Interestingly, the police issued a warning to the occupiers that they would be forcibly removed shortly after the march and after they expanded their camp into the Rose Kennedy Greenway Park. A Twitter war and a showdown between the Boston Police Department and Occupy Boston began at nightfall. The police explained that they were there to "curtail additional damage to newly developed green space" because, "the Greenway Conservancy recently invested over $150,000 in new plantings for all to enjoy." Occupy Boston's twitter feed encouraged their followers to adhere to their protocol of non-violent resistance. As they indiscriminately arrested medics and legal observers, beat Vietnam War veterans, and arrested hundreds of peaceful protestors, they destroyed and discarded their personal property.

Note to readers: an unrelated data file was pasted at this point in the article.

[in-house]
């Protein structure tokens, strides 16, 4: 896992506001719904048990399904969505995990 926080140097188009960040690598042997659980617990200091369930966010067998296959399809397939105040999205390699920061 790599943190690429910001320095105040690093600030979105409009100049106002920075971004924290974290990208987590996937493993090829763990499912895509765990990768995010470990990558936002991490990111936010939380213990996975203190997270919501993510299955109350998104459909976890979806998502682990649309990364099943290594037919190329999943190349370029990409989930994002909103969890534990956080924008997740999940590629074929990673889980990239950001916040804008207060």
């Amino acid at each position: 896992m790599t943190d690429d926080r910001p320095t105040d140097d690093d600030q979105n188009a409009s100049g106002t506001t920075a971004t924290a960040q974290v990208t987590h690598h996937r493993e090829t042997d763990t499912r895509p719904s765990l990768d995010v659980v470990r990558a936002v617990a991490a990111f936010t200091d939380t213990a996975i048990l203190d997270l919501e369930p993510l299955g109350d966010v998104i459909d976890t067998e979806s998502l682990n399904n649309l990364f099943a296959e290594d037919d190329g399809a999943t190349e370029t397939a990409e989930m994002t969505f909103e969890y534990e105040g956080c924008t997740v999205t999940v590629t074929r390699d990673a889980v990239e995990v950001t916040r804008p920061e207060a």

It's no secret that the state has much to gain in discrediting and destroying popular social movements, particularly now that our government is colonized by corporations. In a smooth, but transparent, PR move, the city's Commissioner Ed Davis told the Boston Herald that "a new group, the anarchists, wanted to take control."